Conclusion: Using semi-rigid cables with straight cable plugs at frequencies up to 24 GHz causes some signal loss, but this was expected. Semi-rigid cables with right angle cable connectors have unpredictable impedances at higher frequencies and are, therefore, not recommended to be used above 5 GHz. These unpredictable impedances can lead to difficulties i.e. in tuning and non-reproducible results when exchanging cables.

Belgian Microwave Roundtable, 2001

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Measurements

Hans Wagemans ON4CDU Peter Delmotte, ON4CDQ

b) .086”

Length: 8 cm

Length: 4 cm

Note: More cables of this kind have been measured, with about the same results as indicated. Conclusion: There is no big difference in the measurements compared to the thicker semirigid. The slightly higher losses were again expected. So the same conclusions apply as with 0.141” semi-rigid cables.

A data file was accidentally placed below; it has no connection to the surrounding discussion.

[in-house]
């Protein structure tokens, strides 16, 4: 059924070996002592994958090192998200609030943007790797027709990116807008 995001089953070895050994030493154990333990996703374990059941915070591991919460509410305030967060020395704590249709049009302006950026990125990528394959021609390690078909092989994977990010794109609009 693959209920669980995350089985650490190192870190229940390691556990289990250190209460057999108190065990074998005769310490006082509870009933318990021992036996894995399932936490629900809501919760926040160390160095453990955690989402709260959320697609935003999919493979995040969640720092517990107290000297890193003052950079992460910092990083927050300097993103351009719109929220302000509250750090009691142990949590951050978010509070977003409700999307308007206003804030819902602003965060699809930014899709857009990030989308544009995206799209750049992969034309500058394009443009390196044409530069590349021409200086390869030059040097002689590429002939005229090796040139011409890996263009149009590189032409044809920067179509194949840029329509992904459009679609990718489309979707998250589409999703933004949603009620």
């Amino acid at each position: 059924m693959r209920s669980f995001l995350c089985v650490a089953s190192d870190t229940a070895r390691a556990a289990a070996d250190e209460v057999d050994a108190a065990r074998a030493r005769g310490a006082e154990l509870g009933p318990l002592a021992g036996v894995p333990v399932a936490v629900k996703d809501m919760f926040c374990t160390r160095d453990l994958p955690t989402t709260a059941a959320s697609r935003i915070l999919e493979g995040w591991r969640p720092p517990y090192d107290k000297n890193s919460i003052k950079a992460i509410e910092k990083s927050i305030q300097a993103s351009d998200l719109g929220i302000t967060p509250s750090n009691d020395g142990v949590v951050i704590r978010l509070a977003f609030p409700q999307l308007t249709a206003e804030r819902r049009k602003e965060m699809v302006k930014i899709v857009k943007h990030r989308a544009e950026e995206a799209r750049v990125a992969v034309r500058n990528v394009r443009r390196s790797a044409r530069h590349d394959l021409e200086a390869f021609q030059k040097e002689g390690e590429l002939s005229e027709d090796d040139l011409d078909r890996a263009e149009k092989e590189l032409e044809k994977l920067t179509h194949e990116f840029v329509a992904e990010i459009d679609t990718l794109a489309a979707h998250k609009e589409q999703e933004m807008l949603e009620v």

Some additional measurements on semi-rigid cables with straight connectors.

Length: 5 cm

Belgian Microwave Roundtable, 2001

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Measurements

Hans Wagemans ON4CDU Peter Delmotte, ON4CDQ

Length: 8 cm

Both cables above have the same type of connector.

Length: 15 cm

Conclusion: Although SMA plugs are specified up to 18 GHz, straight connectors can be used up to 24 GHz for amateur purposes. The soldered ones are superior to the clamp types.

Belgian Microwave Roundtable, 2001

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Measurements

Hans Wagemans ON4CDU Peter Delmotte, ON4CDQ

3. Straight Adapters a) Straight Adapter Jack/Jack

A brand-new, shiny, nickelplated jack/jack adapter. Conclusion: Can be used up to 18 GHz for non-critical applications. Not recommended at 24 GHz.